United States Trade Representative Katherine Tai today announced that the United States is establishing a dispute settlement panel under the United States-Mexico-Canada Agreement (USMCA) regarding certain Mexican measures concerning biotech corn. The United States is challenging measures set out in Mexico’s February 13, 2023 decree, specifically the ban on the use of biotech corn in tortillas or dough, and the instruction to Mexican government agencies to gradually substitute—i.e., ban—the use of biotech corn in all products for human consumption and for animal feed. Mexico’s measures are not based on science and undermine the market access it agreed to provide in the USMCA.
“The United States has used the tools provided by the USMCA in attempting to resolve concerns with Mexico’s biotechnology measures. Today, the United States is taking the next step in enforcing Mexico’s obligations under the USMCA,” said Ambassador Katherine Tai. “Through the USMCA dispute panel, we seek to resolve our concerns and help ensure consumers can continue to access safe and affordable food and agricultural products. It is critical that Mexico eliminate its USMCA-inconsistent biotechnology measures so that American farmers can continue to access the Mexican market and use innovative tools to respond to climate and food security challenges. Our bilateral relationship with Mexico, one of our oldest and strongest trading partners, is rooted in trust and honesty, and there are many areas where we will continue to cooperate and work together.”
“Mexico’s approach to biotechnology is not based on science and runs counter to decades’ worth of evidence demonstrating its safety and the rigorous, science-based regulatory review system that ensures it poses no harm to human health and the environment. Innovations in agricultural biotechnology play a key role in advancing solutions to our shared global challenges, including food and nutrition insecurity, the climate crisis and the lingering effects of food price inflation,” said Agriculture Secretary Tom Vilsack. “By requesting the establishment of a dispute settlement panel with Mexico, the United States is continuing to exercise its rights under the USMCA to ensure that U.S. producers and exporters have full and fair access to the Mexican market. We will continue to support fair, open, science- and rules-based trade, which serves as the foundation of the USMCA as it was agreed to by all parties.”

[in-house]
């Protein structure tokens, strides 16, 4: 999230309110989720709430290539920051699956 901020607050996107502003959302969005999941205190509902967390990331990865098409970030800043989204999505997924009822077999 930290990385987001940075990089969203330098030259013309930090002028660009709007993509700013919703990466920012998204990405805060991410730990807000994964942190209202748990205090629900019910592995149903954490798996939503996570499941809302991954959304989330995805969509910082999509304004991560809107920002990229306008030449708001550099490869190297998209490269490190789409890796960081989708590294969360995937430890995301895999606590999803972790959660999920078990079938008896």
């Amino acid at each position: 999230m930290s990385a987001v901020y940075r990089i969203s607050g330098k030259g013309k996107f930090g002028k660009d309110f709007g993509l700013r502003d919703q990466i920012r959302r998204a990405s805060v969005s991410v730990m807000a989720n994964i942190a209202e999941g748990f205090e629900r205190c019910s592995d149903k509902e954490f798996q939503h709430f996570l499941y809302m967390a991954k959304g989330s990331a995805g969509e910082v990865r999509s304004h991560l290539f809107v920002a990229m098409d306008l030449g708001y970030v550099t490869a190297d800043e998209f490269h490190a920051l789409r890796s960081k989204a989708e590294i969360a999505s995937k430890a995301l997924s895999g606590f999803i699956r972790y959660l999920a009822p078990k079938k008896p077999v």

Today’s announcement follows extensive engagement by the United States with the Government of Mexico on its biotechnology policies.
On January 30, 2023, the United States sent a formal, written request to Mexico under the USMCA SPS Chapter (Article 9.6.14) for “an explanation of the reasons for” and “pertinent relevant information regarding” certain Mexican measures concerning biotechnology products.
In March 2023, the United States requested and held technical consultations with Mexico regarding its biotechnology measures under the USMCA SPS Chapter, but the consultations did not resolve the matter.
In June 2023, the United States requested and held dispute settlement consultations with Mexico regarding its biotechnology measures under the USMCA Dispute Settlement Chapter, but these consultations also failed to resolve the matter.
Throughout our engagements, the United States has been clear that it would consider all options, including further steps to enforce U.S. rights under the USMCA if Mexico did not return to science- and risk-based biotechnology policies that are in compliance with USMCA commitments. Through the action announced today, we will seek to resolve U.S. concerns fully.
USTR officials have worked closely with the U.S. Department of Agriculture on this matter, and both agencies will continue working together, in consultation with stakeholders, to obtain Mexico’s full compliance with its USMCA commitments.